Dalai Lama’s N.O. companions will come to Baton Rouge next
A dozen Tibetan monks visiting Baton Rouge will spend parts of five days next week creating an intricate artwork made of colored sand, only to destroy it.
Monks from the Drepung Loseling Monastery who are traveling with the Dalai Lama during his trip to New Orleans will separate from the Tibetan Buddhist leader to spend five days at the Tam Bao Meditation Center in Baton Rouge.
Over 30 hours of work, said Thich Dao Quang, the abbot of the center, the monks will lay out a pattern based inside a circle and then “paint” a mandala using metal funnels to pour the different colors of sand.
Sweeping up the artwork upon its completion teaches a central lesson of Buddhism, Quang said: “Life is beautiful, but also impermanent.”
The Dalai Lama’s first visit to New Orleans, which ends today, brought the Buddhist leader to the city for a series of events and public talks at Tulane University and the University of New Orleans. Seeing a unique opportunity, Quang invited some of the Drepung Loseling monks who travel with the Dalai Lama to stay in Baton Rouge.
“It is probably a first ever event for the city of Baton Rouge,” said Bob Williamson, who attends the Tam Bao Meditation Center, 975 Monterrey Blvd.
Baton Rouge’s Tam Bao Temple often goes by the name Tam Bao Meditation Center because the Buddhists there welcome all people who want to meditate and learn, Williamson said.
The center uses both names on its website.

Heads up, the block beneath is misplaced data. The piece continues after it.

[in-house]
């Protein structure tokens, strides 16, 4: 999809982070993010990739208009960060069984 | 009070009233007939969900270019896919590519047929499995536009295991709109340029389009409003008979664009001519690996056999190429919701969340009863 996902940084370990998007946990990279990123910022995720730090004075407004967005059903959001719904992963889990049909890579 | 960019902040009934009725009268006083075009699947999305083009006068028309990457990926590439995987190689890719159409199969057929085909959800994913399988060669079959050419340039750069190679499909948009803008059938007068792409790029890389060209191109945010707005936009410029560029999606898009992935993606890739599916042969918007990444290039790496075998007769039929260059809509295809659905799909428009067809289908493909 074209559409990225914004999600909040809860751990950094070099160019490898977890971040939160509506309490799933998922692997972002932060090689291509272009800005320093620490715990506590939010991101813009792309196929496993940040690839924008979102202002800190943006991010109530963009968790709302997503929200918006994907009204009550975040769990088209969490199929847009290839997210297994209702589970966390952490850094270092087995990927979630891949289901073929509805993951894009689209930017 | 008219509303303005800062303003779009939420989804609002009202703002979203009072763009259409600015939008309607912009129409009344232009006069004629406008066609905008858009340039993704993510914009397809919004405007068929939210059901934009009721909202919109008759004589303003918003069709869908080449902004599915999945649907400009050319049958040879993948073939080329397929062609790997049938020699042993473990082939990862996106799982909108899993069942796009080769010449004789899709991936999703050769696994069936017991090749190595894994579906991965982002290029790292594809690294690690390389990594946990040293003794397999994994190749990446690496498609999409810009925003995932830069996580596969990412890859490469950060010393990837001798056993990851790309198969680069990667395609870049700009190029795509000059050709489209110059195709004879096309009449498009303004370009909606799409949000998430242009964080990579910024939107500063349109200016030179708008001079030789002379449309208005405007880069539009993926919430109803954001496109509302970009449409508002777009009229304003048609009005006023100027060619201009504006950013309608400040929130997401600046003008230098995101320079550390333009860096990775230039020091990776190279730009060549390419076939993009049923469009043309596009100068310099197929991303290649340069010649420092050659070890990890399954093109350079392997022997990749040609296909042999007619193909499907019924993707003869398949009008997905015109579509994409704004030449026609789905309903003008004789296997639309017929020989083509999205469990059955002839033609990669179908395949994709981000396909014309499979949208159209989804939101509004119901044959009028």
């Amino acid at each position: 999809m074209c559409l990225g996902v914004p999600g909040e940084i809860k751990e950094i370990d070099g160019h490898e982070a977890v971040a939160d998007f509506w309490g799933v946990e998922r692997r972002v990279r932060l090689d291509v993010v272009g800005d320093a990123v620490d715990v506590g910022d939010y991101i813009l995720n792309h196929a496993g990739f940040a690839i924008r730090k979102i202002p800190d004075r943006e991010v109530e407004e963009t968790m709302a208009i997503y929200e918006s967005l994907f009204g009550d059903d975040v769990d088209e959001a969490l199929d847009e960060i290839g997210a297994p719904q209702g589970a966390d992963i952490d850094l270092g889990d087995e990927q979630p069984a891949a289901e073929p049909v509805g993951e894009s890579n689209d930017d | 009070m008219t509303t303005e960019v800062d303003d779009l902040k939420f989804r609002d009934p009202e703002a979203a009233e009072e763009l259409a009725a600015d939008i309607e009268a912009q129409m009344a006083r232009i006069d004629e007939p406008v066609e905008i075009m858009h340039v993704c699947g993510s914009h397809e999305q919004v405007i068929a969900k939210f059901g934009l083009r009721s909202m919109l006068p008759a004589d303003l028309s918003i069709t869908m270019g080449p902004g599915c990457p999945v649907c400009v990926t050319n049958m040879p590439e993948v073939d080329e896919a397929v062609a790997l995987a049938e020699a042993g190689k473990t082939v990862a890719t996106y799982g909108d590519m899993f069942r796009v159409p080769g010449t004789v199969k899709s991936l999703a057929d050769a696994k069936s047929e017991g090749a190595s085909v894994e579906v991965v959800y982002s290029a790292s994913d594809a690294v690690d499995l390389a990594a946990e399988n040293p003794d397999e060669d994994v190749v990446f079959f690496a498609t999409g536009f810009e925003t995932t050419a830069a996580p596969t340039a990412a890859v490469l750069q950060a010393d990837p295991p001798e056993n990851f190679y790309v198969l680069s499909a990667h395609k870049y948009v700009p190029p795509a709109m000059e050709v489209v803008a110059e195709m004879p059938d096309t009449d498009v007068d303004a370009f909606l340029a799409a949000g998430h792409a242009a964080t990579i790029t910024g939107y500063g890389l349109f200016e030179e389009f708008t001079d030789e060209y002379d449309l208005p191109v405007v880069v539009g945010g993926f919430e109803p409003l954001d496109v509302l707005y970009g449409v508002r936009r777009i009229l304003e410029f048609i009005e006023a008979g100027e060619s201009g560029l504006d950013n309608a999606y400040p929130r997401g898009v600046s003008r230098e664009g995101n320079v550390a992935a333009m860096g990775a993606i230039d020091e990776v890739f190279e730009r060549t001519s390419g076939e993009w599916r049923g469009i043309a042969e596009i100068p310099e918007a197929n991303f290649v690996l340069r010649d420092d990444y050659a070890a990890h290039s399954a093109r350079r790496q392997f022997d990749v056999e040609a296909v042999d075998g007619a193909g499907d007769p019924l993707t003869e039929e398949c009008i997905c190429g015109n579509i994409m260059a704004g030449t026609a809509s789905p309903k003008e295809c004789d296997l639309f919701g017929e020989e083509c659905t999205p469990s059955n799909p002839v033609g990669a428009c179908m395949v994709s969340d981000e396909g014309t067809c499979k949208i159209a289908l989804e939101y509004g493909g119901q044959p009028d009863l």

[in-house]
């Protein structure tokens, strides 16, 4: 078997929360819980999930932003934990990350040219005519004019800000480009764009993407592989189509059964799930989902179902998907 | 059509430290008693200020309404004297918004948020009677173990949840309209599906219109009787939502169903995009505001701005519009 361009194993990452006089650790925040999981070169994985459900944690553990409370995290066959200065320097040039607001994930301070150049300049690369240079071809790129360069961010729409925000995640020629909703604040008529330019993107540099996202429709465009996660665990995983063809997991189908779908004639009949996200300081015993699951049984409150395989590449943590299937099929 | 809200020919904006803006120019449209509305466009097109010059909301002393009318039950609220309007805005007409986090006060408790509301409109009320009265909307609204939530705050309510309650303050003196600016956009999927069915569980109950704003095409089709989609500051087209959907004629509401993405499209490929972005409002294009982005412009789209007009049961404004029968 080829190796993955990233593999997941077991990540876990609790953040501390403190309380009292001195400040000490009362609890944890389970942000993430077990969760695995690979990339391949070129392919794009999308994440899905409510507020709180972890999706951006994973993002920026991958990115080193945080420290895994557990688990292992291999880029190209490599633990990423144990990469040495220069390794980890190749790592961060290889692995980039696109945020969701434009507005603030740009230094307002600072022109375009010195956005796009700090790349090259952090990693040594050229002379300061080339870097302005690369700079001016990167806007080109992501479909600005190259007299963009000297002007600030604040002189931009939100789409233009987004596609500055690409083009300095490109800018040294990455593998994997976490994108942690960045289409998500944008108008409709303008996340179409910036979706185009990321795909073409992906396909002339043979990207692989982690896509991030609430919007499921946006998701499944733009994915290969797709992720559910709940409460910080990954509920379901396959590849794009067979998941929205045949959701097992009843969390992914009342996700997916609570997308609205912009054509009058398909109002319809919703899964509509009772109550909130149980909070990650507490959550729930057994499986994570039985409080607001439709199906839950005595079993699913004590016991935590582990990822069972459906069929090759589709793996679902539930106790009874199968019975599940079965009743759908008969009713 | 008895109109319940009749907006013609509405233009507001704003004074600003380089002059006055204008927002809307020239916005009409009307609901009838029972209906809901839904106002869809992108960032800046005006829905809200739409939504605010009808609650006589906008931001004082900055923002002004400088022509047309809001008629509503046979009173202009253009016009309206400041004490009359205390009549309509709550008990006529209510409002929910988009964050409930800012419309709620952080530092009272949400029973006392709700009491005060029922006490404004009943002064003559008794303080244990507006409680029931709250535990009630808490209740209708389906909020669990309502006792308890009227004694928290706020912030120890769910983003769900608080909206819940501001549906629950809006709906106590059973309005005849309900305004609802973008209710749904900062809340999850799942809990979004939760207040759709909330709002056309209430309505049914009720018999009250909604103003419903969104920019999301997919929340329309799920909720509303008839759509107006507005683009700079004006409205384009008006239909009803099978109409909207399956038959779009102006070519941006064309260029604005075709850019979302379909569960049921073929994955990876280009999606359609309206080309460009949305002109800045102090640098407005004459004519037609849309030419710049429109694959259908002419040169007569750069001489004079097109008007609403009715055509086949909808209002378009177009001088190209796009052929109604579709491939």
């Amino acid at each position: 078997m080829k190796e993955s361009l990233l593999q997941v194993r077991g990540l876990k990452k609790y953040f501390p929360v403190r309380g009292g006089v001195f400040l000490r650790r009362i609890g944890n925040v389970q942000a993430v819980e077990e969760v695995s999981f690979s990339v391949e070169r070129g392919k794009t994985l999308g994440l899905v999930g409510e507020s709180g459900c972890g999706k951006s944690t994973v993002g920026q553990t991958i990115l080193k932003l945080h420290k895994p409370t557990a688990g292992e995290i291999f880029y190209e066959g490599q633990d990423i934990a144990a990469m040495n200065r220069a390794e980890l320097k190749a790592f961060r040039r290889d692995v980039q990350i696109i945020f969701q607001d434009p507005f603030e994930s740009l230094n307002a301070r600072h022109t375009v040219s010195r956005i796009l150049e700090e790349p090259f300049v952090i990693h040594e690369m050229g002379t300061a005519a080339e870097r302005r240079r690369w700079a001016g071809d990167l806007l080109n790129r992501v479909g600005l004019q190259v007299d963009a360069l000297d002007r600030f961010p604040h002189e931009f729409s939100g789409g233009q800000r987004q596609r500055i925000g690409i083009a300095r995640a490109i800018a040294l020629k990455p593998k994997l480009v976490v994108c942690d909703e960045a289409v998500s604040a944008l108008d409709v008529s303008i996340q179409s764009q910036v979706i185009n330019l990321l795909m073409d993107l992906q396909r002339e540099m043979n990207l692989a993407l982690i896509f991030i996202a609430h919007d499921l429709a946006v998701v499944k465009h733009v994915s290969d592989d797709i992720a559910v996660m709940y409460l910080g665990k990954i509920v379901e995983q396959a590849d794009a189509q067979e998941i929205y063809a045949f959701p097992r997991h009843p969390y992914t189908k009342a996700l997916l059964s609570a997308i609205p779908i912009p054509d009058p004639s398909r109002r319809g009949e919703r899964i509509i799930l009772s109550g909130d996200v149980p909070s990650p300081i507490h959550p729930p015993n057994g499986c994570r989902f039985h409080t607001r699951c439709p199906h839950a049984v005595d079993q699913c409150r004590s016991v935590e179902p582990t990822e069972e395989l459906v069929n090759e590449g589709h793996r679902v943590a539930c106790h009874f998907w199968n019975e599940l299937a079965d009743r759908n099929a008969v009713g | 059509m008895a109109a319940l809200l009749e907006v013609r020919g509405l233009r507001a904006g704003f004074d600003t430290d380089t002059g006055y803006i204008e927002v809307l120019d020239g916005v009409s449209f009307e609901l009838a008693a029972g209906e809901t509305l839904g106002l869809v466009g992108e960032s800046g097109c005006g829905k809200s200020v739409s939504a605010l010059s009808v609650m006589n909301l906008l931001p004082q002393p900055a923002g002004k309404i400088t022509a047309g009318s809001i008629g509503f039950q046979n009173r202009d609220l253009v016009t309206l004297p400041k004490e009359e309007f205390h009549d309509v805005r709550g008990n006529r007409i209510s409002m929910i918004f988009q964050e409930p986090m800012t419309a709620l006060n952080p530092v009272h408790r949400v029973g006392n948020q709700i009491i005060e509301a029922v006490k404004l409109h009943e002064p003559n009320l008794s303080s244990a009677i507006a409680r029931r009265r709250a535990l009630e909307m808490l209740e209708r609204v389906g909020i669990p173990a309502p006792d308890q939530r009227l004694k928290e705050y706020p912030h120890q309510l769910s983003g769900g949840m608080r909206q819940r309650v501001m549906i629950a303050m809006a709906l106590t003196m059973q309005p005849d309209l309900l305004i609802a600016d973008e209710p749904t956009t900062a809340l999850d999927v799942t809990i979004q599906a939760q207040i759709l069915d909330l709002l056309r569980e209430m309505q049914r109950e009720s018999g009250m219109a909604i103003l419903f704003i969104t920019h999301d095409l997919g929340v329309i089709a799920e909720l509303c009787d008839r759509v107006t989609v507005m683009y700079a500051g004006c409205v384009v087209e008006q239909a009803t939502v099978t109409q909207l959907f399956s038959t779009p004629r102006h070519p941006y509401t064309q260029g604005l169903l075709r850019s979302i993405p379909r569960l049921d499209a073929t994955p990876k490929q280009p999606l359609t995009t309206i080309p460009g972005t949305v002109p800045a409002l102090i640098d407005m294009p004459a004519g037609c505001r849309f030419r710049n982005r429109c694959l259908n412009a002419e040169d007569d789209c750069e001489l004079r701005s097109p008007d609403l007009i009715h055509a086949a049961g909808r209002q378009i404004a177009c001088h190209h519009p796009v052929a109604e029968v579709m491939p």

Each week the center holds assemblies in both Vietnamese and English and welcomes people of all religions and spiritual views, Williamson said. Quang leads sitting and walking meditation at the Sangha, or community.
“We emphasize practice, not only belief,” Quang said.
During their week at Tam Bao, the monks will meditate and lead nightly dharma talks, or Buddhist teachings, for the public. But the centerpiece of their stay will be the mandala preparation, Williamson said.
The Mandala opening ceremony, beginning at noon Monday, will feature dancing and chanting with Tibetan music, Williamson said. Over four days they will first lay out the mandala pattern using strings, then arrange the grains of colored sand using ancient tools — metal funnels and rods.
After five days of work, they will sweep up the mandala. Traditionally the monks either carry the grains of sand to a river or stream to spread the artwork across the world, or they hand out containers of it to guests.
“This is a great opportunity for people who want to understand Tibbetan Buddhist traditions,” he said.